Futureheads topped a four-band bill to celebrate the final night of the Unconvention Festival at Niamos in Hulme on Friday night supported by local acts Saytr Play, Jack Found and Mealtime.
The first word has to go to the venue. Jumping off the 86 bus and heading to an unassuming doorway you might fear the worse given the area's historic reputation but things have been changing in Hulme for a long time now. Once inside you're greeted with an almost perfect yet rough around the edges theatre venue that with a little investment could (and we'd argue should) become an integral part of the Manchester theatre and gig scene, like a mini-Apollo style venue. The Unconvention team have spared little expense in making it into a great space for the four acts tonight with a light and sound set-up that would be the envy of more traditional venues.
Mealtime open up proceedings and despite only having three singles to their name they've got an impressive half-hour set where the standard never drops - and in the dual vocal combination of Sam and Georgia as well as their dance moves, that often contrast in style but yet which feel just right for the music they're creating, they leave an overwhelmingly positive first impression on us. The danceable element to their sound is more prevalent live than on their recorded work to date, particularly on their opening track which repeats the line "peak performers" over a groove that gets the static audience moving and on their side and a mid-set track where they spell out "S.P.E.C.I.A.L." It's refreshing to watch a band that stand out for how they sound and look these days, but Mealtime more than have the songs to make just standing out from the crowd a side note to why they're so impressive.
Jack Found is bonkers. We're not quite sure what to expect as they set up, but him choreographing dance moves for his band, running amok among us and somehow heading upstairs and serenading us while leaning precariously over the balcony rail were probably not high on the list. He and his band really get the audience going, even with unashamed brass in the mix, creating a party-like atmosphere among the conference goers and the front couple of rows who know all these songs and are here to party with them. It's far from gimmicky though as the songs themselves, like Uh Oh and Chinatown (which is prefaced by a strange story of his school teacher who used to visit a prostitute in Chinatown on Friday afternoons) have a real uplifting vibe to them that perfectly dovetails into the eccentricity of the performance. The crowd absolutely adore him as they chase him round the dance floor at the end of the set as he swerves amongst us, all without dropping a note.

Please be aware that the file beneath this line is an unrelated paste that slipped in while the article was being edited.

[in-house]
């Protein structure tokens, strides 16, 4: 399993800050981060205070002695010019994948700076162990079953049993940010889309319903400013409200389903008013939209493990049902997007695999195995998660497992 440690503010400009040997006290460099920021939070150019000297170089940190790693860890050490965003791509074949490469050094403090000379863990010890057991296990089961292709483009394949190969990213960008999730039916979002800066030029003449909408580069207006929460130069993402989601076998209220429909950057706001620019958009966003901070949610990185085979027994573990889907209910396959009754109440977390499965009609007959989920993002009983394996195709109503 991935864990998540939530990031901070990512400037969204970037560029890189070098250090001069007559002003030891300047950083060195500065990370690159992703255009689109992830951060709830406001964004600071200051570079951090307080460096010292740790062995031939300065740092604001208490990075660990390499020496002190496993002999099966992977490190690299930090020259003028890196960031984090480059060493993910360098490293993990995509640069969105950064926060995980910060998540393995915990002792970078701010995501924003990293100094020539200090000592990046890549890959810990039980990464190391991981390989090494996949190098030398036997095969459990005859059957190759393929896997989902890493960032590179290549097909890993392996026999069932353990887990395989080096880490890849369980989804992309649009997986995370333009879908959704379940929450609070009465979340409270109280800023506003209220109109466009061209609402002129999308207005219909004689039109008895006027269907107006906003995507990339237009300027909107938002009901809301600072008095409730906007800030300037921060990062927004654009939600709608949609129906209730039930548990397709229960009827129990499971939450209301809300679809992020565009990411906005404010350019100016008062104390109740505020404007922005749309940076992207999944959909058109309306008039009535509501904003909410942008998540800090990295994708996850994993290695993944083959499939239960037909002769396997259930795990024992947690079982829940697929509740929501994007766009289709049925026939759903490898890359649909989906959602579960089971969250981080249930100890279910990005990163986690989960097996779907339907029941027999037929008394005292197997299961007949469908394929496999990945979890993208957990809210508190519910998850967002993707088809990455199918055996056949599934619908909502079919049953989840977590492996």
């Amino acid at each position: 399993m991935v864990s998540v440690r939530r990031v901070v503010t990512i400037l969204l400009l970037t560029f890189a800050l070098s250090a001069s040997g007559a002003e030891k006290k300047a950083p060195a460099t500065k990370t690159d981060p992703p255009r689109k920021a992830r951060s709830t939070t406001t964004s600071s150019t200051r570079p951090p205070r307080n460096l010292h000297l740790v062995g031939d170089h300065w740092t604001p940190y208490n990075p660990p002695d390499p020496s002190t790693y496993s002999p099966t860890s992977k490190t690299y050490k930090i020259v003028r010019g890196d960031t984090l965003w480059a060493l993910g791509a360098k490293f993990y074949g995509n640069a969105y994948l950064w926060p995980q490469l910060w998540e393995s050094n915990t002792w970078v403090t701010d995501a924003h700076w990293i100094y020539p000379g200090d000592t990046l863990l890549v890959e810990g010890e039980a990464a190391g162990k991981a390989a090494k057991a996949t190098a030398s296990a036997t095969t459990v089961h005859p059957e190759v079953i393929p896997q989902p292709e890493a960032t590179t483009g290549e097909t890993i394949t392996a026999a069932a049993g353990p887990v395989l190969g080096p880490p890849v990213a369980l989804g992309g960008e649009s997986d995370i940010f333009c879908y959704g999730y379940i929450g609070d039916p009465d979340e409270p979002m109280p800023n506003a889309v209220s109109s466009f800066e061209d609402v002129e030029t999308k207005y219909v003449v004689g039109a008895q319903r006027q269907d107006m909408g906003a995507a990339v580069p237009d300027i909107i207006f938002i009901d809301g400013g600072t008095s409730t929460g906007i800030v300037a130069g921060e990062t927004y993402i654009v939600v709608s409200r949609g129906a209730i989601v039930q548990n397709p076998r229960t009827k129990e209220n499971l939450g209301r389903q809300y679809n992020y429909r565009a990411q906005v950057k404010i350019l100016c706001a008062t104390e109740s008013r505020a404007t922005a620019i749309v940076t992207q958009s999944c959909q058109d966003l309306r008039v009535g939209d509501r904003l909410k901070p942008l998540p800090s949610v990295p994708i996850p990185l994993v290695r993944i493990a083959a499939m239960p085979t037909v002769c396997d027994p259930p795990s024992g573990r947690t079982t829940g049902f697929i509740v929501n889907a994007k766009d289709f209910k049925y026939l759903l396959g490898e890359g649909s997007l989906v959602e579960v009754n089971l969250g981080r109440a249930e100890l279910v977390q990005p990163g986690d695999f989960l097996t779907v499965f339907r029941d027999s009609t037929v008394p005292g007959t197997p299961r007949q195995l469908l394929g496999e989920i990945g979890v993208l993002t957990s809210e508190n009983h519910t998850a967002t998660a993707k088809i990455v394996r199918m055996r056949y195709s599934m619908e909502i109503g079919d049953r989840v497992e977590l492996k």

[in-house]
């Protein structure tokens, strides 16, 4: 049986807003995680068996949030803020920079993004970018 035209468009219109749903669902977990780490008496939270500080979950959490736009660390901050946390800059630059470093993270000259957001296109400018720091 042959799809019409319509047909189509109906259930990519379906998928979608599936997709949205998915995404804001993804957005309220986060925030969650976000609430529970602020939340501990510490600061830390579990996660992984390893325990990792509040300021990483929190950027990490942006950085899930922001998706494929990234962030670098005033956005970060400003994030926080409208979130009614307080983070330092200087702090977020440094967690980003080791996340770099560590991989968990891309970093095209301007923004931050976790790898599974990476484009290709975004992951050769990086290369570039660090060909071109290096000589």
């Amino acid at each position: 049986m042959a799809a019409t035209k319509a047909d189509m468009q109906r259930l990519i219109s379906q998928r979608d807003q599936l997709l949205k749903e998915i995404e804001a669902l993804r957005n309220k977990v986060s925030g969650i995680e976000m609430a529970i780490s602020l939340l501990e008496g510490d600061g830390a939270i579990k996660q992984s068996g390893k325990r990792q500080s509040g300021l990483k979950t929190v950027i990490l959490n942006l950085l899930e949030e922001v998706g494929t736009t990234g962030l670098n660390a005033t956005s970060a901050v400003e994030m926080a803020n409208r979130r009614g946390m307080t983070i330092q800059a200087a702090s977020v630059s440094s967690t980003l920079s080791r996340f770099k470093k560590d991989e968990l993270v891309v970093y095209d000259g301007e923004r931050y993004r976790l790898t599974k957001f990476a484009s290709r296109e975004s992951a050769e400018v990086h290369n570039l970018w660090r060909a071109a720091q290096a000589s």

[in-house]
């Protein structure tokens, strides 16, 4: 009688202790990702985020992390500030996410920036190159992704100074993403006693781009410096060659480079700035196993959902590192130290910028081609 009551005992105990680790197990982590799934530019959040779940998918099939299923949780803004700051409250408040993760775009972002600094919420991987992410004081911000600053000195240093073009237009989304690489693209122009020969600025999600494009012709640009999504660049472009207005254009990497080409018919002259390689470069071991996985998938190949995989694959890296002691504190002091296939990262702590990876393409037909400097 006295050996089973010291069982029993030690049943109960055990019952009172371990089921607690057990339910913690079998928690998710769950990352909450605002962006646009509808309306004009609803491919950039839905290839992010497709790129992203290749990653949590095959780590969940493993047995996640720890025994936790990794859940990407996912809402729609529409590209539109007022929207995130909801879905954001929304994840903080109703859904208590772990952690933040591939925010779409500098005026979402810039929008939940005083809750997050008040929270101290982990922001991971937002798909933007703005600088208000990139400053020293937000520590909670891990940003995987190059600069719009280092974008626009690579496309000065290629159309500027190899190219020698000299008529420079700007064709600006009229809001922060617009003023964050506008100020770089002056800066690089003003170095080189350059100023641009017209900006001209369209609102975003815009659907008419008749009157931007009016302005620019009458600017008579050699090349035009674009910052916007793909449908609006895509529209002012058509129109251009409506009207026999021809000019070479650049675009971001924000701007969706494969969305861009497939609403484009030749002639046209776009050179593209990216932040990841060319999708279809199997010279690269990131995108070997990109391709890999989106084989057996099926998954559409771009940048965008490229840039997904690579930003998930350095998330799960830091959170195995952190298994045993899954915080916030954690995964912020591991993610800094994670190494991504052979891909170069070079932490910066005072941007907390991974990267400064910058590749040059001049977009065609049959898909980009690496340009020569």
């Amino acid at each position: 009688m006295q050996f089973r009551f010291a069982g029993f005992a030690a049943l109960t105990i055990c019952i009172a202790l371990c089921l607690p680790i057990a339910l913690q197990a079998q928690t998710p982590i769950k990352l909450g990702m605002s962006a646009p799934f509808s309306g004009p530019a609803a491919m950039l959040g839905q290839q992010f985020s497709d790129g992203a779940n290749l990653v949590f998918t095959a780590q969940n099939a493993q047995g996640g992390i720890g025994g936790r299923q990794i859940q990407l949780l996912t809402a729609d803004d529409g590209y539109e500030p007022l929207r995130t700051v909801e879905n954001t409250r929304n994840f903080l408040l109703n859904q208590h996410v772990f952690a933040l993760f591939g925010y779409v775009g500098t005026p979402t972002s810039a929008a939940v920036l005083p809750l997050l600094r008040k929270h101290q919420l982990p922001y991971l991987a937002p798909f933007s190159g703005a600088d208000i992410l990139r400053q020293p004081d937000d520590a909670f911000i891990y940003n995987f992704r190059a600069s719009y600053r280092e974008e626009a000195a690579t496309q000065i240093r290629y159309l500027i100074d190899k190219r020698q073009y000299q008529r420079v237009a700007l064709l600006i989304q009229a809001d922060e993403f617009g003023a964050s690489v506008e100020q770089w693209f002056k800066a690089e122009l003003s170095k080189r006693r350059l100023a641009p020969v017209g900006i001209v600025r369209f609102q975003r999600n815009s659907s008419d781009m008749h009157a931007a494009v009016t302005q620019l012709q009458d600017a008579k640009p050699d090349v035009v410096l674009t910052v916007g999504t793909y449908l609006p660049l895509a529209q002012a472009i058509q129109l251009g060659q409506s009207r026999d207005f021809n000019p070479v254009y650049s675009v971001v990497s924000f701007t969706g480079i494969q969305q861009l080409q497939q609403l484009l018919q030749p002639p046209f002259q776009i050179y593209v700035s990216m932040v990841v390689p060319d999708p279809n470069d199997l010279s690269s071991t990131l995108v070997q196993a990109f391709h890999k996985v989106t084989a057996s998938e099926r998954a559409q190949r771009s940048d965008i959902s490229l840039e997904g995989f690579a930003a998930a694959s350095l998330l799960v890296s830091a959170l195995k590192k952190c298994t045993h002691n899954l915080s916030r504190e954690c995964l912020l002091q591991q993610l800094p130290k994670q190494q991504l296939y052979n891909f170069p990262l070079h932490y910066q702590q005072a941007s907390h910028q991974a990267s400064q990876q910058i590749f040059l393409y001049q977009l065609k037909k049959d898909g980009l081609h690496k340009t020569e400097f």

It's a tough one for Saytr Play to follow, and Fred is rarely upstaged as anyone who's seen them play will attest to. They take on a restricted set due to time with their usual mixture of high-energy front man showmanship and charisma and songs built around big guitar hooks and punishing drum patterns that keep the dancers down the front moving and draw others down as the set progresses. They mix their most recent single Future with older tracks like Second Hand Emotion, Fragile and Don't Go East with new material from their forthcoming EP - all of which possess the same anthemic singalong qualities that have seen Saytr Play rise to play venues of this size under their own steam in the past twelve months.
The evening is completed by a forty-five minute set from The Futureheads, who bring forward many of those that had watched everything unfold from the raised bar area at the back to mingle among the dancers. They stretch the limits of Niamos' set-up to the very limits, the guitars and drums combining to create a ferocious wall of sound that's right on the edge of distortion but never crosses the line. They're on good form, Barry telling us he's never been slow-clapped on stage before as the initial muted reaction to their appearance is blown away the minute they start to play and taking time out to crack jokes with the audience and the rest of the band.
Their set is a well thought-out mix of tracks from across their long career, taking in four of the strongest tracks from last year's Powers album including Jekyll, Good Night Out and Electric Shock, and going all the way back to Decent Days And Nights, Meantime and Carnival Kids from their celebrated debut, touching in at most points in between. They finish naturally with their cover of Kate Bush's Hounds Of Love, a million miles away from the original as you'd expect with a barber's shop trio of Sunderland lads taking on the vocals. They've got the crowd in their pockets by the end, unable to resist the insistent battering ram charms of their songs and the way in which they deliver them with a large helping of Mackem charm.
The Futureheads' official site can be found here and they are on Facebook and Twitter.
Saytr Play are on Facebook and Twitter.
Jack Round are on Facebook and Twitter.
Mealtime are on Facebook and Twitter.